Jessica Schneider
has been Executive Director of the Massey Theatre Society since 2006. The Society operates and programs both the historic Massey Theatre and the new Anvil Centre Theatre in New Westminster. Prior to that Jessica spent eight years as General Manager of Vancouver’s award winning Firehall Arts Centre. Jessica has served on the boards of a broad array of national and regional artistic organizations including: PACT, battery opera performance, GVPTA and Royal City Musical Theatre. She was, for five years, a faculty instructor in the Arts and Entertainment Management Department at Capilano University teaching Financial Management in the Arts. Jessica’s devotion to the performing arts blossomed at an early age studying dance, drama and voice. The daughter of two professional actors and granddaughter of Gwen Pharis Ringwood, an early Canadian playwright, theatre has informed Jessica throughout her life and work. Her early professional path emerged as a teacher of dance and operator of a school of dance.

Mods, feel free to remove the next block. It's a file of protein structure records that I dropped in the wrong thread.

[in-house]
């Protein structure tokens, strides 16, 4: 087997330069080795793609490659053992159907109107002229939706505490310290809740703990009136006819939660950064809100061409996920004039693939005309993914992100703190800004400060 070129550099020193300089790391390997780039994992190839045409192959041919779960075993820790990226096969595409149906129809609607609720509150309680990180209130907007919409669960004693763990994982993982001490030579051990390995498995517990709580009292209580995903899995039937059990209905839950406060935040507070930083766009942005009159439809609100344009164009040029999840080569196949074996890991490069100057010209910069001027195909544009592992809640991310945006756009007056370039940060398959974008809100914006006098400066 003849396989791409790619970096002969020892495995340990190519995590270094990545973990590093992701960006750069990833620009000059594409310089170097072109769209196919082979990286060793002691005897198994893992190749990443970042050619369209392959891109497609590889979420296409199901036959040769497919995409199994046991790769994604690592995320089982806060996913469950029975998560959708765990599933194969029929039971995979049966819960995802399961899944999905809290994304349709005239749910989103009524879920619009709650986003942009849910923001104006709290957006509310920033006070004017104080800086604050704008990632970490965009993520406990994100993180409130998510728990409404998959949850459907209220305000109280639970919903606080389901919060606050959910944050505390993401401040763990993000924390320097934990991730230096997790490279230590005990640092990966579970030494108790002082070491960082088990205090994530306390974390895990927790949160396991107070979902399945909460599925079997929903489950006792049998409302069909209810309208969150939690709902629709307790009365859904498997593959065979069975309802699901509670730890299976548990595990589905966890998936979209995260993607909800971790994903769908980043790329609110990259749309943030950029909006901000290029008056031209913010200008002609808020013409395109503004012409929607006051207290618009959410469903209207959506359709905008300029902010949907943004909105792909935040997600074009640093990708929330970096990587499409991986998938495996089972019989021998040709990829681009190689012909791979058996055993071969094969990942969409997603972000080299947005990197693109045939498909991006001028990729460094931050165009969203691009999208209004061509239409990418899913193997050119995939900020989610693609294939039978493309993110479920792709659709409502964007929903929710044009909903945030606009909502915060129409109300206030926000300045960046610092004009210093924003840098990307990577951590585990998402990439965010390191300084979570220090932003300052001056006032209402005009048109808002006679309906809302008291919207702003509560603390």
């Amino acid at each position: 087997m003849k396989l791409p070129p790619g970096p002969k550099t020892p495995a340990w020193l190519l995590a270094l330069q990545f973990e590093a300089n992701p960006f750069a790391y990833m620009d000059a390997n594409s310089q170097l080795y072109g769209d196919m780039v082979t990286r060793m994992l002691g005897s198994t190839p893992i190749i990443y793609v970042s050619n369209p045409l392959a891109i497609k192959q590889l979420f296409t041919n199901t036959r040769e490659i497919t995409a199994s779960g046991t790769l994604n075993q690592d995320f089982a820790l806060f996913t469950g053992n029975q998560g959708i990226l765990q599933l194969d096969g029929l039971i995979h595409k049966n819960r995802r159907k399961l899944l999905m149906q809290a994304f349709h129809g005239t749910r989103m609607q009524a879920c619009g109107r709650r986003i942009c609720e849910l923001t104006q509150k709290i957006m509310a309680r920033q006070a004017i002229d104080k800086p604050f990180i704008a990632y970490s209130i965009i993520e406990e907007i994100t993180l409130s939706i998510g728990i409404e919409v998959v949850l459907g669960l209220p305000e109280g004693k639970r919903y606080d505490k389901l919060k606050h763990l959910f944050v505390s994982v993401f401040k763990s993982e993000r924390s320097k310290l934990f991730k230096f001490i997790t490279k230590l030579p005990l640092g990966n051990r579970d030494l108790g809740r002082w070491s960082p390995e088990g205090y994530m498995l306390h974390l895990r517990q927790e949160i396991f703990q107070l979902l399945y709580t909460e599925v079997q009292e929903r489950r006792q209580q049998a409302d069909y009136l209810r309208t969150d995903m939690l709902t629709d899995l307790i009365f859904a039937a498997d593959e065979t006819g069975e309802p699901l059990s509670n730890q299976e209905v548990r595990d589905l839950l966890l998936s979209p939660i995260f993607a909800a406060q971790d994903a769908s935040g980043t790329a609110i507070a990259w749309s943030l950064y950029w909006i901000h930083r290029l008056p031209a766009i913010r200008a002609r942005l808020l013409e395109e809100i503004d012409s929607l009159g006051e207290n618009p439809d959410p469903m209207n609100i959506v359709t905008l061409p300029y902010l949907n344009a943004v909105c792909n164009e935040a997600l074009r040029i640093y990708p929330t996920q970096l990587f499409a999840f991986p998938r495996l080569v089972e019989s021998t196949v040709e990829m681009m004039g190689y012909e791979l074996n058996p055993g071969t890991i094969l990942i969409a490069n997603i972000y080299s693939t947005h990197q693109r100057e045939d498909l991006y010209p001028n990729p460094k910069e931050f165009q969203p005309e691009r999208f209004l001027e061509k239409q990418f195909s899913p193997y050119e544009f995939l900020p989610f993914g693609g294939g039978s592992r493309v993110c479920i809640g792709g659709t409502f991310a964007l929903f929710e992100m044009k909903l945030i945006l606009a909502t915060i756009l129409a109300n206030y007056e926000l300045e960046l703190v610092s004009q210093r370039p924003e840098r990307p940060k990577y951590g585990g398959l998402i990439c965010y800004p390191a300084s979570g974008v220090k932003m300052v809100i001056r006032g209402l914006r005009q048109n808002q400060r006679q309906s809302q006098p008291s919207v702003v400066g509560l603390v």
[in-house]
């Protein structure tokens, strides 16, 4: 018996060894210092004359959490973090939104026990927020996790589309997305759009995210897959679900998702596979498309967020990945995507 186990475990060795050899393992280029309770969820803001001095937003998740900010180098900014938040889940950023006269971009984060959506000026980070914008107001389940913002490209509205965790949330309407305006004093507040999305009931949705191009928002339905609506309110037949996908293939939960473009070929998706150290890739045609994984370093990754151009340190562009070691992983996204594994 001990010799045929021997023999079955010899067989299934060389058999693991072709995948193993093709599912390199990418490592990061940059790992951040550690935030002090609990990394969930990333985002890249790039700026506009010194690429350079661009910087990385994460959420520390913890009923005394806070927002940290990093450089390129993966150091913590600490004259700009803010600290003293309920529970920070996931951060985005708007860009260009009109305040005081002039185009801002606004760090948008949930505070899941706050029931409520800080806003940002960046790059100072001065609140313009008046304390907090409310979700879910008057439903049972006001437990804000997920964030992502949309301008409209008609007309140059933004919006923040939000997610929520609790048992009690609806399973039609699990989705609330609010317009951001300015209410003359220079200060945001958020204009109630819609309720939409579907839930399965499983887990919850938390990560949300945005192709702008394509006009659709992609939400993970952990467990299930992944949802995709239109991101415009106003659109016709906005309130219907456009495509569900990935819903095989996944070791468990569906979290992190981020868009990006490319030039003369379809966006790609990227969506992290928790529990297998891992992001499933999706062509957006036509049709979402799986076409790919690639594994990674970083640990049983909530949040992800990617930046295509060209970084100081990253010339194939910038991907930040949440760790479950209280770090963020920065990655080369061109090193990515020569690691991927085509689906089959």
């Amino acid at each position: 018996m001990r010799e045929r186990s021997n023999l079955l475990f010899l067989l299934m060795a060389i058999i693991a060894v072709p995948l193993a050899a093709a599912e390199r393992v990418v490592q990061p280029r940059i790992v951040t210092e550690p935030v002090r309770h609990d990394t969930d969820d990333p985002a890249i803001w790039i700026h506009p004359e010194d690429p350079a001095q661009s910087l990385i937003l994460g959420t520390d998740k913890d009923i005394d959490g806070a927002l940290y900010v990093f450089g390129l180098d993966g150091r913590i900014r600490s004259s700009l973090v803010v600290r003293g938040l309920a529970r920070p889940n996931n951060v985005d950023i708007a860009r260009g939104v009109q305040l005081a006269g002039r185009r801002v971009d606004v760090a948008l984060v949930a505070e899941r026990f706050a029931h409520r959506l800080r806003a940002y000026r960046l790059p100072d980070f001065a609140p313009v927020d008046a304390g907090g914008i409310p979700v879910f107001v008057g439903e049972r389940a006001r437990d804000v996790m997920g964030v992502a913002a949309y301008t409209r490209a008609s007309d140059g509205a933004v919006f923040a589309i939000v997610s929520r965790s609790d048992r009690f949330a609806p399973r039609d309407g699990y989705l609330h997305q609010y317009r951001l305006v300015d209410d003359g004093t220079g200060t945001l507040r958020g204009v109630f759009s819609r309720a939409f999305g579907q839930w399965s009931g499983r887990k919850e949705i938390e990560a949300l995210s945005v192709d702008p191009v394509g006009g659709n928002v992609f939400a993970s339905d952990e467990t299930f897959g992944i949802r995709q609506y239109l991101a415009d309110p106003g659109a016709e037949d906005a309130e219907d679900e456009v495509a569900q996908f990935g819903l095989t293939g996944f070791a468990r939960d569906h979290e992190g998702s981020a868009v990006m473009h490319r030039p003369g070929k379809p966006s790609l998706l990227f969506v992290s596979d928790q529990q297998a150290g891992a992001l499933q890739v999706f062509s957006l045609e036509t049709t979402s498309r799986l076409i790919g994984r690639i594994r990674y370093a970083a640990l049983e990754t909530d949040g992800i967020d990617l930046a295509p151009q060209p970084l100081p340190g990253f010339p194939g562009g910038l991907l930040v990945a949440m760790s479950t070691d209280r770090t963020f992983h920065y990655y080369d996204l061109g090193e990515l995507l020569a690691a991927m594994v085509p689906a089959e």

Vice President
Kirsten Schrader
has been the manager of the Arts and Culture Division at the Cowichan Valley Regional District since spring 2010, where she manages and curates the presenting season at the Cowichan Performing Arts Centre, a 731 seat professional unionized theatre located in Duncan, BC. Kirsten also manages the cultural planning and development of the arts and culture sector in Cowichan- a region made of 13 small cities, towns and electoral areas. Although originally from Victoria, Kirsten moved to the Cowichan Valley from Vancouver where she was the Arts Coordinator for the City of Richmond. There she managed the city's Cultural Arts Centre, and helped plan many city festivals such as the Children's Arts Festival, New Asia Film Festival, Culture Days, and Doors Open. Prior to Richmond, she held a position in the Public Programming department at the Vancouver Art Gallery and was the executive director of the Vancouver International Fringe Festival.  Kirsten has a post-graduate degree in Art History with a minor in Languages and has lived and studied internationally. Kirsten is the Cowichan 2018 BC Summer Games Director of Ceremonies and Special Events, and a Past President of the Board of Directors of the Alliance. In 2018, she won the Presenter of the Year award from the BC Touring Council.